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Salary Cap Mismanagement Limits Leafs’ Options in Free Agency

The Toronto Maple Leafs salary cap mismanagement has become a problem. The Leafs have a core of key players that are the envy of many teams in the National Hockey League. They have the current Hart Trophy winner for league Most Valuable Player in Auston Matthews. He was also voted by his peers as the Ted Lindsay award winner. Not to mention his back-to-back Rocket Richard trophies. Mitch Marner, along with Matthews, was recognized on the NHL’s first all-star team this past season. They are supported by teammates such as perennial point a game player John Tavares, sniper William Nylander, and the smooth-skating, offensively talented Morgan Rielly. The problem? This team has limited options for improvement thanks to the salary cap mismanagement from general manager Kyle Dubas.

Dubas can’t be faulted for not being able to foresee diminishing league revenues thanks to a pandemic. However, he did not allow himself roster flexibility with the contracts he has handed out in recent years. As a result, Dubas has made his job more difficult in trying to upgrade a team that needs to take the next step. Without improvement, he is likely out of a job.

Stagnant Salary Cap Leaves Leafs With Few Options

Dubas signed Matthews to a new contract in 2019 with an average annual value of $11.6 million. The AAV is the third highest in the league. When that contract was signed, one could argue the AAV was too high. Now, coming off the season Matthews had, it’s hard to argue he is not worth that money.

In September of 2019, Dubas signed Marner to a new contract with an AAV at just under $11 million. Marner’s AAV ranks in the league’s top ten. For Marner’s production and consistency, this contract is very reasonable. Dubas was likely counting on an increase to the league’s salary cap when he signed his two key players to new deals. That was before the pandemic. The salary cap remained stagnant for three years. That, plus other Dubas mistakes, has left the Leafs in their current state.

Dubas Mistakes Have Contributed to Leafs’ Cap Issues

Last offseason Dubas signed goaltender Petr Mrazek to a three-year deal for $11.4 million, an AAV of $3.8 million. Dubas was hoping to add depth to push starter Jack Campbell. It would also provide security once Campbell became a free agent. Mrazek, however, struggled with injuries and inconsistent performance this past season. Now, the Leafs can only hope to find a trade partner to take Mrazek’s contract off their hands. The other option is to grit their teeth and hope Mrazek’s performance improves next season. There was no need for Dubas to sign Mrazek to that term or AAV.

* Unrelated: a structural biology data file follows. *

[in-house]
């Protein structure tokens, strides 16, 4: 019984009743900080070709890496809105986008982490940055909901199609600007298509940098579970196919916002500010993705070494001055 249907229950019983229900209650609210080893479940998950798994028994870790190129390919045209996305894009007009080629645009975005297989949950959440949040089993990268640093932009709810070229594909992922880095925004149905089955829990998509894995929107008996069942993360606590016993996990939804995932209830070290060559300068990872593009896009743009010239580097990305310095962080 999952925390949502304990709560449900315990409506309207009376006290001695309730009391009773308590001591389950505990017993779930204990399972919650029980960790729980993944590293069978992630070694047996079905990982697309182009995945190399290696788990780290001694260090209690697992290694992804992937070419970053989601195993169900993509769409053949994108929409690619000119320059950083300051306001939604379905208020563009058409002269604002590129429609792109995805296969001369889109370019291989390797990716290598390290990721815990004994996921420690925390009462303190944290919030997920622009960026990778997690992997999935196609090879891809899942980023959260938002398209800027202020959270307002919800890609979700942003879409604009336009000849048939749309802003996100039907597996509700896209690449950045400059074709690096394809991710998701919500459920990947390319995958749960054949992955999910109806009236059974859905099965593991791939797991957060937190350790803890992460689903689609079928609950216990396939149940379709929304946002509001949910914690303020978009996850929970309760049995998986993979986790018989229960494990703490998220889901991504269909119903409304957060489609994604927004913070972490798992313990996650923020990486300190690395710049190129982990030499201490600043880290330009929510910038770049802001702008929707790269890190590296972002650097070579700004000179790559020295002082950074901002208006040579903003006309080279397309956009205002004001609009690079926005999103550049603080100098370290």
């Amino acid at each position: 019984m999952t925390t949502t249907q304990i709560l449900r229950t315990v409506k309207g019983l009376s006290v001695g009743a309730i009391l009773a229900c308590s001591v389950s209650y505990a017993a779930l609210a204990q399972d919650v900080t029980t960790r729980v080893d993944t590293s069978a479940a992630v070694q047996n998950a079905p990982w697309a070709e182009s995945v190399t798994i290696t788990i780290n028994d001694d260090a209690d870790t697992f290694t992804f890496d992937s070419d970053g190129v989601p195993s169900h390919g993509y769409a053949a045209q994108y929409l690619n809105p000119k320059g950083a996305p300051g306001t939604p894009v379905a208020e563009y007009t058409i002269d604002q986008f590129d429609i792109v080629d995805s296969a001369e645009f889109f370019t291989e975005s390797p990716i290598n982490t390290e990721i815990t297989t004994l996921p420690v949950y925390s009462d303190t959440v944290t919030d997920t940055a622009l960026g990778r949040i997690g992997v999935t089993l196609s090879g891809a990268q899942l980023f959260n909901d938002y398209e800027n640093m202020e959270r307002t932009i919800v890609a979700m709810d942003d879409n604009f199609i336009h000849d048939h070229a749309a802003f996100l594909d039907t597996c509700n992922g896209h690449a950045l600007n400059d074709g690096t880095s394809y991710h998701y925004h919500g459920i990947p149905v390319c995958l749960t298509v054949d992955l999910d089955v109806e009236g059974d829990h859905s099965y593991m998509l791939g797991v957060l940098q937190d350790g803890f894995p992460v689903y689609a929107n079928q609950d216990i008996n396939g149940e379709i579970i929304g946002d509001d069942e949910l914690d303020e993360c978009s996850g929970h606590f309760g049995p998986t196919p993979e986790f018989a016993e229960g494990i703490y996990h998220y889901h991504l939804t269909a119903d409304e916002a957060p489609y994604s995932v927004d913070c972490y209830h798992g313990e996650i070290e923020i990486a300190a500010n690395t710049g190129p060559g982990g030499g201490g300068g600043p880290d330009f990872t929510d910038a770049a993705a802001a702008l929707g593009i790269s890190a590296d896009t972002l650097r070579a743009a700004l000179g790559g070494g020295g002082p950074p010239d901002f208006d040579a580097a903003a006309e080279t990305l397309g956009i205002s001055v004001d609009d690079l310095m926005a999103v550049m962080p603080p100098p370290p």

The other, more controversial, error that Dubas made was the John Tavares free-agent contract. In 2018, near the beginning of the Matthews-Marner era, Tavares was signed to a seven-year, $77 million contract, with an AAV of $11 million. At the time, it made sense. A first step in helping move the Leafs into “contender” status. A proven second-line centre to help take some pressure off of Matthews and Marner. Tavares would provide leadership, fill a top 6 role, and help with faceoffs. In addition, a homegrown talent was returning to help the Leafs in their quest for a championship.

Four years into the deal and Tavares has done everything asked of him, until the second half of last season. His production dropped and rumblings started wondering if this was the beginning of a decline in his performance. His production is no longer a reflection of someone with a top ten AAV league-wide. Free-agent deals are almost always an overpay and there are still three years remaining on Tavares’ contract.

Lack of Hometown Discounts Also Hurting Leafs

When Dubas has signed key players to new deals he has been unable to convince them to take a “hometown discount”. In recent years, Atlantic division rivals the Boston Bruins and Tampa Bay Lightning have locked up important players to team-friendly contracts. Brad Marchand, Patrice Bergeron, Steven Stamkos, Brayden Point, Nikita Kucherov, and Victor Hedman were all signed to deals that have a lower AAV than the top 3 highest-paid players on the Leafs. Even lower roster players such as Nick Paul keep their demands reasonable.

Yes, Morgan Rielly, Mark Giordano, and Jason Spezza before them, signed team-friendly deals. Yet, Dubas has been unable to persuade his highest-paid players to lessen their contract earnings for the benefit of the team. Tampa Bay doesn’t have to deal with income tax and has nice weather. However, for a star player in a large market like Toronto, playing for the Leafs, there should be no shortage of opportunities to make extra money at the expense of some dollars from their contract.

Thanks to some of his previous mistakes, Dubas has a lot of work to do this summer. He has only himself to blame.


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